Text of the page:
The growth in the median price of a Massachusetts single-family home has slowed over the past six months, but it’s unclear whether the slowdown in price growth will trigger an increase in inventory.
Through the first five months of 2023, the median price of a single-family home rose 0.9 percent to $560,000 and increased 0.2 percent in May to $616,450 year over year, according to the Massachusetts Association of Realtors. Despite the price increases slowing, the sale of houses plummeted 22 percent in May and 23 percent through May.
At the end of May, there were 4,668 single-family homes for sale statewide, 25 percent fewer than the 6,253 available in May 2022. In May 2018, there were 13,427 houses on the market. A lack of inventory has negatively impacted sales over the past two years.
Over the six months ending in May 2023, the increase in median house price averaged just over 1 percent compared to slightly more than 7 percent on average during the six months from June 2022 through November 2022. During the same period a year ago (December 2021 to May 2022), the average increase was more than 11 percent. The growth in the median price of a single-family home has slowed significantly.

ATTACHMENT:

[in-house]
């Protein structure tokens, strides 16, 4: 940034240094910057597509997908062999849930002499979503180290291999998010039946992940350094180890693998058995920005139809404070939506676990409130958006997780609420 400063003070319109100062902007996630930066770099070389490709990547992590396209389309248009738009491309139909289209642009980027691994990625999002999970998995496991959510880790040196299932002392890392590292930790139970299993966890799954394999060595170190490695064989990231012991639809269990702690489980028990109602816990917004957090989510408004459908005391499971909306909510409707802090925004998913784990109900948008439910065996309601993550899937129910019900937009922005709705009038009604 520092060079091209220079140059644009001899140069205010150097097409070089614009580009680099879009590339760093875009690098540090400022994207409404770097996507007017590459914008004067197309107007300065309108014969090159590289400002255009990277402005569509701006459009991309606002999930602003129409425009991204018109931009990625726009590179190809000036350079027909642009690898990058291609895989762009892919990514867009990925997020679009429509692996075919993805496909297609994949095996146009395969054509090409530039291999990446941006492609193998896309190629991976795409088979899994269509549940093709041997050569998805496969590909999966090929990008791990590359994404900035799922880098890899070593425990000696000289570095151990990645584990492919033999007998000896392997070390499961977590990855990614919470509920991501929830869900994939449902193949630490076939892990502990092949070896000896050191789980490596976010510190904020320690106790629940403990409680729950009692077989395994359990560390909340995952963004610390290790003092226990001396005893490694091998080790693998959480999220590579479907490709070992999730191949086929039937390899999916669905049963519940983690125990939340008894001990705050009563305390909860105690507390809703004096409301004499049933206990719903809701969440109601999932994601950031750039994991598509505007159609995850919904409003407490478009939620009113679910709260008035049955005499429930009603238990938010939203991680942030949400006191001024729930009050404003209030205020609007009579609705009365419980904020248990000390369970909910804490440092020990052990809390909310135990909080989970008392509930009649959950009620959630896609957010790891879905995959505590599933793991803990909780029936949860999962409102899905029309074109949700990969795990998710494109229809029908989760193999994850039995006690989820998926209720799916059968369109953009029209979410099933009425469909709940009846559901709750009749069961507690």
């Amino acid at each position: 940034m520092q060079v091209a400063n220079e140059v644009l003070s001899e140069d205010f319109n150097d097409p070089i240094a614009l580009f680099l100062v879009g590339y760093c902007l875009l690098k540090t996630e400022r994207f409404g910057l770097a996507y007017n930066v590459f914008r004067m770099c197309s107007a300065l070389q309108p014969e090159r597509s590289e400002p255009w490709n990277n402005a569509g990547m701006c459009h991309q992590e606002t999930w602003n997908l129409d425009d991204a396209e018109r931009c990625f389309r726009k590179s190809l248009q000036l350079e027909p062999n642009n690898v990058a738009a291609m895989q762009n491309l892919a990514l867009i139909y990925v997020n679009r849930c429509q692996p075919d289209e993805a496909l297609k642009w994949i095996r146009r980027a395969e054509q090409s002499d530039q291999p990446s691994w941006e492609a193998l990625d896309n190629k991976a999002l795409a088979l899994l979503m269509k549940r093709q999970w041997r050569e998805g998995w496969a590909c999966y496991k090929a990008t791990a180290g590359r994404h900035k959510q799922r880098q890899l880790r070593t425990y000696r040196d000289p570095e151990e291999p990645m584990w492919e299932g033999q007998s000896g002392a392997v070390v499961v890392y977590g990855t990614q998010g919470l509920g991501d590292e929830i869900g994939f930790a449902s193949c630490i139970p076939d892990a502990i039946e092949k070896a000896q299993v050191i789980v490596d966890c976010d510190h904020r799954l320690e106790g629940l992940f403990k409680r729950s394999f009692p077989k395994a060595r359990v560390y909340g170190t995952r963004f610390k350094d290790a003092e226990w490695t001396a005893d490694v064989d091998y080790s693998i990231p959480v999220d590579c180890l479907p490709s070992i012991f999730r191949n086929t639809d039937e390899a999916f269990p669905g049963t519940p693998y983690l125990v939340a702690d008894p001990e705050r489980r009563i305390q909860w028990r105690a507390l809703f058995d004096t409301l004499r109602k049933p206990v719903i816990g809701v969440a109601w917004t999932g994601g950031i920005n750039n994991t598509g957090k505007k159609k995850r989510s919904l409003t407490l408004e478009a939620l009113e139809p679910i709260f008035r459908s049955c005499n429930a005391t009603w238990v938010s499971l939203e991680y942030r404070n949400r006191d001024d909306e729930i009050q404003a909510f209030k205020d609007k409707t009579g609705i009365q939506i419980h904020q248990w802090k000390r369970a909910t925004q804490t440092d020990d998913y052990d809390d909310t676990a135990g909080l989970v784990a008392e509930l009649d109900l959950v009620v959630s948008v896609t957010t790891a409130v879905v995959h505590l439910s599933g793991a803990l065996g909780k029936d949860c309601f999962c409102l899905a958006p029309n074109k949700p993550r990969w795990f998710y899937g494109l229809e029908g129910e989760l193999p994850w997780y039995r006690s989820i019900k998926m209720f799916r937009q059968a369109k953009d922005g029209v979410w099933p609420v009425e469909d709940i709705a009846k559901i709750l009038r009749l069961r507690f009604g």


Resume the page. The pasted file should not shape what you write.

The question is whether homeowners will view the price increase slowdown as the real estate market reaching a plateau and a time to sell. Homeowners have been sitting on the sidelines, not interested in today’s higher mortgage interest rates and entering a real estate market where competition for scarce homes has been fierce.
Homes receiving five or more offers are commonplace, and 15 or more offers happen at surprising frequency. That’s great for the homeowner selling, but not fun when that homeowner starts looking for a new property.
The Massachusetts condominium market has followed a similar path as single-family homes in 2023, with price growth slowing, sales falling, and supply shrinking.
The median condo price rose 1 percent in May to $543,870 from $538,000 in May 2022. Condominium prices rose 4 percent to $519,000 from January through May compared to the same five-month period last year. The number of units sold dropped 23 percent in May and 24 percent through May on a year-over-year basis.
The number of condos available slid by 18 percent to 2,585 units from 3,147 in May 2022. Five years ago, in May 2018, there were 3,865 units available.